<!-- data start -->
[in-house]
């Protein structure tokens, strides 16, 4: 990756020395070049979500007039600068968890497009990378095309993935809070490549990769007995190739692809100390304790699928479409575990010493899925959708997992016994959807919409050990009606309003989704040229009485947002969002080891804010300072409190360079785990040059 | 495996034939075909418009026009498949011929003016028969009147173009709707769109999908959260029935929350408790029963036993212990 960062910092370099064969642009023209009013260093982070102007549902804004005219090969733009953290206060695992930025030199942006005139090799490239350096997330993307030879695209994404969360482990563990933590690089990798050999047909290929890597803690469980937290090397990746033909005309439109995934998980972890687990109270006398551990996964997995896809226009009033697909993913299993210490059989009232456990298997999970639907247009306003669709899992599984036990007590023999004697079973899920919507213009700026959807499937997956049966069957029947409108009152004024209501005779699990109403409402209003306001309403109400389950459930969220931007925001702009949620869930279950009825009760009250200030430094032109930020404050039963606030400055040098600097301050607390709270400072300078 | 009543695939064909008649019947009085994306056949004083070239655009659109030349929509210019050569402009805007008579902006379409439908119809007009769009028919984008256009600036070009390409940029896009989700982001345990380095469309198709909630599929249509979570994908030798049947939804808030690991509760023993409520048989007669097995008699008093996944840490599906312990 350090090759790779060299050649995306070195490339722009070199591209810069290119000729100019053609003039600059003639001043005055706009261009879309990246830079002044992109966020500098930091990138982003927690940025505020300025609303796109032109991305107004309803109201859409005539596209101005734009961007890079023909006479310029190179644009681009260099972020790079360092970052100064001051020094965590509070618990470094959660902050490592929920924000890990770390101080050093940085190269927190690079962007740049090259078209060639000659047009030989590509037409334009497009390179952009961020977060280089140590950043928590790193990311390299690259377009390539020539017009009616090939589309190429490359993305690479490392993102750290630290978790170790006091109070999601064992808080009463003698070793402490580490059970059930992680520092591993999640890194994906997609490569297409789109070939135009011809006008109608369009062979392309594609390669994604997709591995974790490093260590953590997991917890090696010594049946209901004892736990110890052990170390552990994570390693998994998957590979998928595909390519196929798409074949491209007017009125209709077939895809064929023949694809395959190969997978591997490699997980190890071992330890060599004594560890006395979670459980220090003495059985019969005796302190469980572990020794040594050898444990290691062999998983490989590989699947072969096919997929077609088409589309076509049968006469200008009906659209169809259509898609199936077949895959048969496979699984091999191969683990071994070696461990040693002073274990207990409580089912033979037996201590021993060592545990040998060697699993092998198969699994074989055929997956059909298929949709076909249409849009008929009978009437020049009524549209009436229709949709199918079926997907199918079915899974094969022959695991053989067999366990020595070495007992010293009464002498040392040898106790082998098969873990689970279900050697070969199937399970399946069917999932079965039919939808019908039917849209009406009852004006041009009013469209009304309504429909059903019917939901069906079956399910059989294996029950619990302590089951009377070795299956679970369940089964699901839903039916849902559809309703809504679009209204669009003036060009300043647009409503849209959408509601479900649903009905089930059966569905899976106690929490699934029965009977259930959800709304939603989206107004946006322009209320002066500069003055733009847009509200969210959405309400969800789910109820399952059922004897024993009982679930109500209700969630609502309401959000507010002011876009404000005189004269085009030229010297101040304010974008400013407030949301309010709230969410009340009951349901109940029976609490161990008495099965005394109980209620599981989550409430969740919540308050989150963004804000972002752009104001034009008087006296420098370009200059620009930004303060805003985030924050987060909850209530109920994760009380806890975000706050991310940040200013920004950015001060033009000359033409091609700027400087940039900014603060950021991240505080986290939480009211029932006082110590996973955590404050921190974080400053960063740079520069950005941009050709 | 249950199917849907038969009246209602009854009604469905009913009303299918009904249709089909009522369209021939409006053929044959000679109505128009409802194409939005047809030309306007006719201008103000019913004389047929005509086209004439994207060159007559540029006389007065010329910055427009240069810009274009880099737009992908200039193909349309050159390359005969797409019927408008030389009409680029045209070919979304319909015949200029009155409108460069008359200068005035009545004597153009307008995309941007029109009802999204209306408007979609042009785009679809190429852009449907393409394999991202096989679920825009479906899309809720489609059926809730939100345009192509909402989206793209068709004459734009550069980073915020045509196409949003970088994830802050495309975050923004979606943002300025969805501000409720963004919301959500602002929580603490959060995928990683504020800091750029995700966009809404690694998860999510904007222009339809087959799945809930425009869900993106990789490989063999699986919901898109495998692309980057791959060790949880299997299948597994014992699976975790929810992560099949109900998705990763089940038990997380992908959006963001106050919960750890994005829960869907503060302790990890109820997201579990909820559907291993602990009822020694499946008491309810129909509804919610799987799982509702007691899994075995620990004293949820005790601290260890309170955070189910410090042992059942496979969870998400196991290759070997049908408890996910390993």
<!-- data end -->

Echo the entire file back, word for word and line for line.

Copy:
[in-house]
């Protein structure tokens, strides 16, 4: 990756020395070049979500007039600068968890497009990378095309993935809070490549990769007995190739692809100390304790699928479409575990010493899925959708997992016994959807919409050990009606309003989704040229009485947002969002080891804010300072409190360079785990040059 | 495996034939075909418009026009498949011929003016028969009147173009709707769109999908959260029935929350408790029963036993212990 960062910092370099064969642009023209009013260093982070102007549902804004005219090969733009953290206060695992930025030199942006005139090799490239350096997330993307030879695209994404969360482990563990933590690089990798050999047909290929890597803690469980937290090397990746033909005309439109995934998980972890687990109270006398551990996964997995896809226009009033697909993913299993210490059989009232456990298997999970639907247009306003669709899992599984036990007590023999004697079973899920919507213009700026959807499937997956049966069957029947409108009152004024209501005779699990109403409402209003306001309403109400389950459930969220931007925001702009949620869930279950009825009760009250200030430094032109930020404050039963606030400055040098600097301050607390709270400072300078 | 009543695939064909008649019947009085994306056949004083070239655009659109030349929509210019050569402009805007008579902006379409439908119809007009769009028919984008256009600036070009390409940029896009989700982001345990380095469309198709909630599929249509979570994908030798049947939804808030690991509760023993409520048989007669097995008699008093996944840490599906312990 350090090759790779060299050649995306070195490339722009070199591209810069290119000729100019053609003039600059003639001043005055706009261009879309990246830079002044992109966020500098930091990138982003927690940025505020300025609303796109032109991305107004309803109201859409005539596209101005734009961007890079023909006479310029190179644009681009260099972020790079360092970052100064001051020094965590509070618990470094959660902050490592929920924000890990770390101080050093940085190269927190690079962007740049090259078209060639000659047009030989590509037409334009497009390179952009961020977060280089140590950043928590790193990311390299690259377009390539020539017009009616090939589309190429490359993305690479490392993102750290630290978790170790006091109070999601064992808080009463003698070793402490580490059970059930992680520092591993999640890194994906997609490569297409789109070939135009011809006008109608369009062979392309594609390669994604997709591995974790490093260590953590997991917890090696010594049946209901004892736990110890052990170390552990994570390693998994998957590979998928595909390519196929798409074949491209007017009125209709077939895809064929023949694809395959190969997978591997490699997980190890071992330890060599004594560890006395979670459980220090003495059985019969005796302190469980572990020794040594050898444990290691062999998983490989590989699947072969096919997929077609088409589309076509049968006469200008009906659209169809259509898609199936077949895959048969496979699984091999191969683990071994070696461990040693002073274990207990409580089912033979037996201590021993060592545990040998060697699993092998198969699994074989055929997956059909298929949709076909249409849009008929009978009437020049009524549209009436229709949709199918079926997907199918079915899974094969022959695991053989067999366990020595070495007992010293009464002498040392040898106790082998098969873990689970279900050697070969199937399970399946069917999932079965039919939808019908039917849209009406009852004006041009009013469209009304309504429909059903019917939901069906079956399910059989294996029950619990302590089951009377070795299956679970369940089964699901839903039916849902559809309703809504679009209204669009003036060009300043647009409503849209959408509601479900649903009905089930059966569905899976106690929490699934029965009977259930959800709304939603989206107004946006322009209320002066500069003055733009847009509200969210959405309400969800789910109820399952059922004897024993009982679930109500209700969630609502309401959000507010002011876009404000005189004269085009030229010297101040304010974008400013407030949301309010709230969410009340009951349901109940029976609490161990008495099965005394109980209620599981989550409430969740919540308050989150963004804000972002752009104001034009008087006296420098370009200059620009930004303060805003985030924050987060909850209530109920994760009380806890975000706050991310940040200013920004950015001060033009000359033409091609700027400087940039900014603060950021991240505080986290939480009211029932006082110590996973955590404050921190974080400053960063740079520069950005941009050709 | 249950199917849907038969009246209602009854009604469905009913009303299918009904249709089909009522369209021939409006053929044959000679109505128009409802194409939005047809030309306007006719201008103000019913004389047929005509086209004439994207060159007559540029006389007065010329910055427009240069810009274009880099737009992908200039193909349309050159390359005969797409019927408008030389009409680029045209070919979304319909015949200029009155409108460069008359200068005035009545004597153009307008995309941007029109009802999204209306408007979609042009785009679809190429852009449907393409394999991202096989679920825009479906899309809720489609059926809730939100345009192509909402989206793209068709004459734009550069980073915020045509196409949003970088994830802050495309975050923004979606943002300025969805501000409720963004919301959500602002929580603490959060995928990683504020800091750029995700966009809404690694998860999510904007222009339809087959799945809930425009869900993106990789490989063999699986919901898109495998692309980057791959060790949880299997299948597994014992699976975790929810992560099949109900998705990763089940038990997380992908959006963001106050919960750890994005829960869907503060302790990890109820997201579990909820559907291993602990009822020694499946008491309810129909509804919610799987799982509702007691899994075995620990004293949820005790601290260890309170955070189910410090042992059942496979969870998400196991290759070997049908408890996910390993």